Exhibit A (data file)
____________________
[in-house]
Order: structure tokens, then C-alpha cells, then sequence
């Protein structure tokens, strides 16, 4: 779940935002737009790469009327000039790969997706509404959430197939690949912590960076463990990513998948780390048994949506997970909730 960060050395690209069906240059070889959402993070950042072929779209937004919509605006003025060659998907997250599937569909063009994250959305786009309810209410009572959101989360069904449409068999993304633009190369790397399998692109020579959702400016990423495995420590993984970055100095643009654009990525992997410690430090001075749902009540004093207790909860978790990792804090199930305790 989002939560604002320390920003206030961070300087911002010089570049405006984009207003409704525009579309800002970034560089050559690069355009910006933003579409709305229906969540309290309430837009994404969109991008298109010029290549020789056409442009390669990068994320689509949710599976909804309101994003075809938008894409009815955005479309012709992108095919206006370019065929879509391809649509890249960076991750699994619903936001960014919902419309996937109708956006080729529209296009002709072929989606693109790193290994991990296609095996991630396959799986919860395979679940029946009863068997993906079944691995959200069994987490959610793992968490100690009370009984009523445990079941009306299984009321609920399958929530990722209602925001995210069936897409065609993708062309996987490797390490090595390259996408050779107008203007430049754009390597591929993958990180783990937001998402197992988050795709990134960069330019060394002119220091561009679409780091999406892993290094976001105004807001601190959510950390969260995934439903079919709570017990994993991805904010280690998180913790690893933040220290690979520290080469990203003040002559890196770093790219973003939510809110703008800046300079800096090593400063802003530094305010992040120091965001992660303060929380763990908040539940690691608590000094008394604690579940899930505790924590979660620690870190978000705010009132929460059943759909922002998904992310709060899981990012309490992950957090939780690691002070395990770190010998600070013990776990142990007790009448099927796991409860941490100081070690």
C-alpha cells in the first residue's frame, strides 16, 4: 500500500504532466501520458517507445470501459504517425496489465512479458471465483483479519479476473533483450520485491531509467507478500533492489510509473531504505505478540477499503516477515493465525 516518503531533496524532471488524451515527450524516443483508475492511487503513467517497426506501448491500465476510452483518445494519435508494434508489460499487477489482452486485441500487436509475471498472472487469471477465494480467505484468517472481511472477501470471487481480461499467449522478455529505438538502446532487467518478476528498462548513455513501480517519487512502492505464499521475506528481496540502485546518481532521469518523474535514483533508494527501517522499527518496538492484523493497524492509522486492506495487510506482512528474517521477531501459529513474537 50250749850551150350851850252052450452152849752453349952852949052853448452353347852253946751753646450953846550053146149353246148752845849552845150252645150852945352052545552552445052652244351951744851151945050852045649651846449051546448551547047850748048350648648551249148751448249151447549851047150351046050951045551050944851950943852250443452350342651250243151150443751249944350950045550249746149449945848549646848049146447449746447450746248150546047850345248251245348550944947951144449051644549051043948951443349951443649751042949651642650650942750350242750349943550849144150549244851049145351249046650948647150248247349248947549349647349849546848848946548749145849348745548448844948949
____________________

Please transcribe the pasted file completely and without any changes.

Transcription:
[in-house]
Order: structure tokens, then C-alpha cells, then sequence
């Protein structure tokens, strides 16, 4: 779940935002737009790469009327000039790969997706509404959430197939690949912590960076463990990513998948780390048994949506997970909730 960060050395690209069906240059070889959402993070950042072929779209937004919509605006003025060659998907997250599937569909063009994250959305786009309810209410009572959101989360069904449409068999993304633009190369790397399998692109020579959702400016990423495995420590993984970055100095643009654009990525992997410690430090001075749902009540004093207790909860978790990792804090199930305790 989002939560604002320390920003206030961070300087911002010089570049405006984009207003409704525009579309800002970034560089050559690069355009910006933003579409709305229906969540309290309430837009994404969109991008298109010029290549020789056409442009390669990068994320689509949710599976909804309101994003075809938008894409009815955005479309012709992108095919206006370019065929879509391809649509890249960076991750699994619903936001960014919902419309996937109708956006080729529209296009002709072929989606693109790193290994991990296609095996991630396959799986919860395979679940029946009863068997993906079944691995959200069994987490959610793992968490100690009370009984009523445990079941009306299984009321609920399958929530990722209602925001995210069936897409065609993708062309996987490797390490090595390259996408050779107008203007430049754009390597591929993958990180783990937001998402197992988050795709990134960069330019060394002119220091561009679409780091999406892993290094976001105004807001601190959510950390969260995934439903079919709570017990994993991805904010280690998180913790690893933040220290690979520290080469990203003040002559890196770093790219973003939510809110703008800046300079800096090593400063802003530094305010992040120091965001992660303060929380763990908040539940690691608590000094008394604690579940899930505790924590979660620690870190978000705010009132929460059943759909922002998904992310709060899981990012309490992950957090939780690691002070395990770190010998600070013990776990142990007790009448099927796991409860941490100081070690």
C-alpha cells in the first residue's frame, strides 16, 4: 500500500504532466501520458517507445470501459504517425496489465512479458471465483483479519479476473533483450520485491531509467507478500533492489510509473531504505505478540477499503516477515493465525 516518503531533496524532471488524451515527450524516443483508475492511487503513467517497426506501448491500465476510452483518445494519435508494434508489460499487477489482452486485441500487436509475471498472472487469471477465494480467505484468517472481511472477501470471487481480461499467449522478455529505438538502446532487467518478476528498462548513455513501480517519487512502492505464499521475506528481496540502485546518481532521469518523474535514483533508494527501517522499527518496538492484523493497524492509522486492506495487510506482512528474517521477531501459529513474537 50250749850551150350851850252052450452152849752453349952852949052853448452353347852253946751753646450953846550053146149353246148752845849552845150252645150852945352052545552552445052652244351951744851151945050852045649651846449051546448551547047850748048350648648551249148751448249151447549851047150351046050951045551050944851950943852250443452350342651250243151150443751249944350950045550249746149449945848549646848049146447449746447450746248150546047850345248251245348550944947951144449051644549051043948951443349951443649751042949651642650650942750350242750349943550849144150549244851049145351249046650948647150248247349248947549349647349849546848848946548749145849348745548448844948949